Book review: The Thorn of Truth

The Thorn of Truth by S.L. Russell was published by Lion Hudson on 21 May 2021. It is described as a contemporary novel.

I ordered it in advance from the local Christian bookshop and read it from cover to cover on 22 May.

While The Thorn of Truth more or less stands alone, there is much more background to some of the characters in Sue Russell’s previous book, The Healing Knife. The main character from The Healing Knife is less central to The Thorn of Truth, where the main character is the barrister from the earlier book. I highly recommend reading both in the order they were written.

The early aspirations and backgrounds of the main characters from the two books are introduced in a natural conversation.

The barrister’s dilemma and tensions between her professional and private lives are a source of conflict, making a gripping story.

There is plenty to think about with suspense, excitement and a serious crime to be solved. Reading group questions are included at the end. The faith content of the book reminded me of The Tiger in the Smoke by Margery Allingham.

The Thorn of Truth is well researched and well written. It has the strap-line ‘What is truth?’ – a phrase associated with Pontius Pilate. John 18:38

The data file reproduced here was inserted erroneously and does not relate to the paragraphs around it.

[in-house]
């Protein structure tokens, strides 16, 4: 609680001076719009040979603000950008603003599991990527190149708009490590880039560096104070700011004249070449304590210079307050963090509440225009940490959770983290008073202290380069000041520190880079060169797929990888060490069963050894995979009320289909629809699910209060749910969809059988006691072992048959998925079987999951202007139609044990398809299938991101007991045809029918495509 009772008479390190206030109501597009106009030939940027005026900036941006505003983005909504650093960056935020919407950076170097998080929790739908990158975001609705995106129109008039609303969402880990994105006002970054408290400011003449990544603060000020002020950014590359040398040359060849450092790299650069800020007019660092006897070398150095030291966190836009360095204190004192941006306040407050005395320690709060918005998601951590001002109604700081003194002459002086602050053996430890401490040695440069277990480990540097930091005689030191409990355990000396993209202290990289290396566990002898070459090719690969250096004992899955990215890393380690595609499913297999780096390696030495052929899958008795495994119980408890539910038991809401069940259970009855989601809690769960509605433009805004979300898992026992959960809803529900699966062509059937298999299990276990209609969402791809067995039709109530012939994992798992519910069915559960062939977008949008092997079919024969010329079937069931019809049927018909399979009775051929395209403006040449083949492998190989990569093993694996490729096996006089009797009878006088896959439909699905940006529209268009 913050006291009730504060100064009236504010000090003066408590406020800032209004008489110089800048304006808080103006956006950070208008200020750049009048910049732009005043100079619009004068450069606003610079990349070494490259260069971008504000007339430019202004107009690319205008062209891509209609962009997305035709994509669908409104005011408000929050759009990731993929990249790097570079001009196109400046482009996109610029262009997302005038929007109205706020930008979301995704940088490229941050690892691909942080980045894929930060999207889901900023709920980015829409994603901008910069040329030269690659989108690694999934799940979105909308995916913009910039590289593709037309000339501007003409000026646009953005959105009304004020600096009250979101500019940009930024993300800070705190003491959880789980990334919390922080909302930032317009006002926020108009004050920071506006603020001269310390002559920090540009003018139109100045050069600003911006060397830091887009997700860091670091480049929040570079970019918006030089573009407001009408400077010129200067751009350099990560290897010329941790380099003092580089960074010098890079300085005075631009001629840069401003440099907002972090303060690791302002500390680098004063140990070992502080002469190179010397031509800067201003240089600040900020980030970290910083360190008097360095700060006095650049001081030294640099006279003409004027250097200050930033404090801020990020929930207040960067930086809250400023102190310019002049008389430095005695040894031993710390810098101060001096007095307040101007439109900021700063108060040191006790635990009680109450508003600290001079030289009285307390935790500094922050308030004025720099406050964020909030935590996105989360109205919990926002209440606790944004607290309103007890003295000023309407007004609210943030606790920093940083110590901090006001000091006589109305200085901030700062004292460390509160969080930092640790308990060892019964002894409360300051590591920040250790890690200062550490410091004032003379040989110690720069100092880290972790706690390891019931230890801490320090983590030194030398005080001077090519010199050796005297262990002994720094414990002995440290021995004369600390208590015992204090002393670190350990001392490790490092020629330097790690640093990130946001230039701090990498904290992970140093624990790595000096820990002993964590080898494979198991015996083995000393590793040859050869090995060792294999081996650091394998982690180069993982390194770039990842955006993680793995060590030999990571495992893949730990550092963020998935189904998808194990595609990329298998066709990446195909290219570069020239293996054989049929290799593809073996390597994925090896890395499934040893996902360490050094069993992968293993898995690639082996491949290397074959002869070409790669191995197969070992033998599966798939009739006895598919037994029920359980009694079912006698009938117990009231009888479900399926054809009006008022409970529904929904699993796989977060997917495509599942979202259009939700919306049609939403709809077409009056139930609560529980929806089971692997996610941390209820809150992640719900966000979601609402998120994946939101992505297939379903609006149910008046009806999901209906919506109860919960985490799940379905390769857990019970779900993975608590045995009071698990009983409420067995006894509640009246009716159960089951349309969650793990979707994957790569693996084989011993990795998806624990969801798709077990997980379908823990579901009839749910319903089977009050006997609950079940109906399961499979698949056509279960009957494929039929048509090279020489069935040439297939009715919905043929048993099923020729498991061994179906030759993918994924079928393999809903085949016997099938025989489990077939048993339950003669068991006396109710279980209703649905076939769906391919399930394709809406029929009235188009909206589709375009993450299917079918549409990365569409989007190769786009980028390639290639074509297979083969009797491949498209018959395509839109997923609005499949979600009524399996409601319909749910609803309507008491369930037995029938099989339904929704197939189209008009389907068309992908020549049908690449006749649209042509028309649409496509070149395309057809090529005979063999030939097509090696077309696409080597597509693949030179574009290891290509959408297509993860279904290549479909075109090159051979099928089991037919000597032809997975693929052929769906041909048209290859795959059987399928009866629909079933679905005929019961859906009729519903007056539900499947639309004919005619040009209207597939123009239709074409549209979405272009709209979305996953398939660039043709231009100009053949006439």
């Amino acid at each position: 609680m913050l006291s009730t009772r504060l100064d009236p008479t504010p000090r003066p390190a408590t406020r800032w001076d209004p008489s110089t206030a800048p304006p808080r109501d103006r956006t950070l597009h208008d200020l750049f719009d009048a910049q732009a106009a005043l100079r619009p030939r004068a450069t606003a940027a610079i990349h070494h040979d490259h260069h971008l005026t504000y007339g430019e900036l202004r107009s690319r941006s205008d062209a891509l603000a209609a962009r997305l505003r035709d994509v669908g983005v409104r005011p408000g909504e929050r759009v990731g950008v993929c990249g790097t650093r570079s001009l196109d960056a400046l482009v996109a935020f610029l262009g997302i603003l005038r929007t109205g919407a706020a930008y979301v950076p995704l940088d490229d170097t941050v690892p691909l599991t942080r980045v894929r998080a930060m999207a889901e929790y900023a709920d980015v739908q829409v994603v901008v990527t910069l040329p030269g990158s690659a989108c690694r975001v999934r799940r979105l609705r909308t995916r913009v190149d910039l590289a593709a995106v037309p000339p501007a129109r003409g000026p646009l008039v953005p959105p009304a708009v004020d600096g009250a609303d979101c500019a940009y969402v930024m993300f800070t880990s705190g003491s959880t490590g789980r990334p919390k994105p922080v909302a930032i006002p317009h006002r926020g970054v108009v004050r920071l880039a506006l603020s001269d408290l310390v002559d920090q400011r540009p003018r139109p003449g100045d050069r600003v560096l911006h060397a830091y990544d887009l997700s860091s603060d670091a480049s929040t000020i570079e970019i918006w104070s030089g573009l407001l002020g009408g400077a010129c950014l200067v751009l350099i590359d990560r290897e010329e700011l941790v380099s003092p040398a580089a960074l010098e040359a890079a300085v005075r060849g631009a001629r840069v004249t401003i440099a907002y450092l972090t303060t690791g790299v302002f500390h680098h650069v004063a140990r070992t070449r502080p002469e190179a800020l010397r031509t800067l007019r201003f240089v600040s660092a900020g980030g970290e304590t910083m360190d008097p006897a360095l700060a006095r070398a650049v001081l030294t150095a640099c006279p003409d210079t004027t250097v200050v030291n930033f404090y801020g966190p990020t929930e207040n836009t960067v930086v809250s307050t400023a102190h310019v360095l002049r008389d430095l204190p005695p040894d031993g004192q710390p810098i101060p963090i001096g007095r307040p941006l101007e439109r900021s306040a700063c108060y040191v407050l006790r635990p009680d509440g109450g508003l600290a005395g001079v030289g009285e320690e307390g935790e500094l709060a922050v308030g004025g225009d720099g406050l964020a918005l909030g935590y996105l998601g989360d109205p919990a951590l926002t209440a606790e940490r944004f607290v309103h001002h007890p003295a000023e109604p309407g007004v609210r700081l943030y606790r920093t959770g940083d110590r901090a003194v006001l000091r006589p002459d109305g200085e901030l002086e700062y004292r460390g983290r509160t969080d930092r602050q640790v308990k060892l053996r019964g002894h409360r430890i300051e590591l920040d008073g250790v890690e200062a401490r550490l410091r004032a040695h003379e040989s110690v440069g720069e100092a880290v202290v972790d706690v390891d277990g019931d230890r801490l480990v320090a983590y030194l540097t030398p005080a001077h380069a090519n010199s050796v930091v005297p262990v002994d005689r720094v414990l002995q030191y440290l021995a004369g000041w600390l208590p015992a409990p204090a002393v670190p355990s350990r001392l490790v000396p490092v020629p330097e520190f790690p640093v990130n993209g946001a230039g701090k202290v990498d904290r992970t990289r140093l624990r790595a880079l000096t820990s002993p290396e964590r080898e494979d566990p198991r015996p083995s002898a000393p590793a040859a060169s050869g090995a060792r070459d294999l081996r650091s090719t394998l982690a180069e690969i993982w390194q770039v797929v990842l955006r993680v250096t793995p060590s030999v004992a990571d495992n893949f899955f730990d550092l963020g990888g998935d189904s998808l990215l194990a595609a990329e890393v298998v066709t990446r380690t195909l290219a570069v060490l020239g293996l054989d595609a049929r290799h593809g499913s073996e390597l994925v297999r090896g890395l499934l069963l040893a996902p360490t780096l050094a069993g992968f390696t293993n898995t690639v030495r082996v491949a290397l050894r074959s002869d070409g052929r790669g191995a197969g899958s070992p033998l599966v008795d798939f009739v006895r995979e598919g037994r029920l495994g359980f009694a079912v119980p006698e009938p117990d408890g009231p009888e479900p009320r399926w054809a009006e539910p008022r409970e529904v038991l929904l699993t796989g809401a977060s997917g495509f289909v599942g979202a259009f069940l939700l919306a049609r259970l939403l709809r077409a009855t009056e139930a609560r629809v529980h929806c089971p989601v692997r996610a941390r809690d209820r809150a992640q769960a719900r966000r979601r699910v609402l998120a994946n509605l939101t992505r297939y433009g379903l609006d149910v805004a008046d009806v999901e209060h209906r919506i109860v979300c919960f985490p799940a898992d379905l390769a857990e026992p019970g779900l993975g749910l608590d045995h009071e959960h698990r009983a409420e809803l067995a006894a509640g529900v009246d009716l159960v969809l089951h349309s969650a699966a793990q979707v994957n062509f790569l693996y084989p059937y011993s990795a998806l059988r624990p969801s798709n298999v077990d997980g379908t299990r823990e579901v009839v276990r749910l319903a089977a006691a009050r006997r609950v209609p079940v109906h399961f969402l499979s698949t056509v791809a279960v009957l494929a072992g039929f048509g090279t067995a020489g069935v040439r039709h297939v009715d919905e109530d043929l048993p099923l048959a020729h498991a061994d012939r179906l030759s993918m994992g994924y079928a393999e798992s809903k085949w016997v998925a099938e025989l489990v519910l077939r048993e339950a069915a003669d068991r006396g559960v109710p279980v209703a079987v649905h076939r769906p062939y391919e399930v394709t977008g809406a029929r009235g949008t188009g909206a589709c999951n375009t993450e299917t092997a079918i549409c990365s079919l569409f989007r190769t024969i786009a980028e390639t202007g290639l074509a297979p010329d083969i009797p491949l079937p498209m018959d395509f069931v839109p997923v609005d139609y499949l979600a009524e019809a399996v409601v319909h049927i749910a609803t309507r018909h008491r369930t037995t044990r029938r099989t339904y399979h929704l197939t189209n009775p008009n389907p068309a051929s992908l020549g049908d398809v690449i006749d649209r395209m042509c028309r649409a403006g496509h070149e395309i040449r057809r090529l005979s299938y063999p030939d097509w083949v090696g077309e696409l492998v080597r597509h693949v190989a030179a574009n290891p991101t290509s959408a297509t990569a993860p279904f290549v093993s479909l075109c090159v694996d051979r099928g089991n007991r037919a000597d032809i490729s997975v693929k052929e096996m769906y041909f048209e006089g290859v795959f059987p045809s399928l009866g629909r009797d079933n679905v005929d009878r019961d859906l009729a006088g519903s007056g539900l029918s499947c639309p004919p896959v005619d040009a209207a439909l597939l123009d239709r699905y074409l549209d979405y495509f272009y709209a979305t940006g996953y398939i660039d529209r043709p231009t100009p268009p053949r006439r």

My review of The Healing Knife is here.

The Heretic – Book review

This book is a historical novel set in the time of Henry VIII.  This is a popular topic at present with all the interest in Wolf Hall – the book by Hilary Mantel televised on BBC2.  I bought it for hubby for Christmas and read it before him!  On the cover are the words

1536 who will survive the new world order?

It is well-written and well-produced in paperback by Lion Hudson.  There are maps and a list of characters to help the reader keep track of this long and involved story.

There is plenty of action, intrigue and mystery.  The beliefs of the various characters and the changes in the country are woven into the story in a seamless way.

Henry Vyner-Brooks introduces each chapter with a phrase in dog Latin and its translation into English.  Latin also appears occasionally in the text, with the translation in footnotes.

I enjoyed this book very much.  It is not a particularly easy read, but the story made me want to keep reading one or two chapters at a time.  To reach the end, I read well over one hundred pages in an evening, because I was immersed in the story.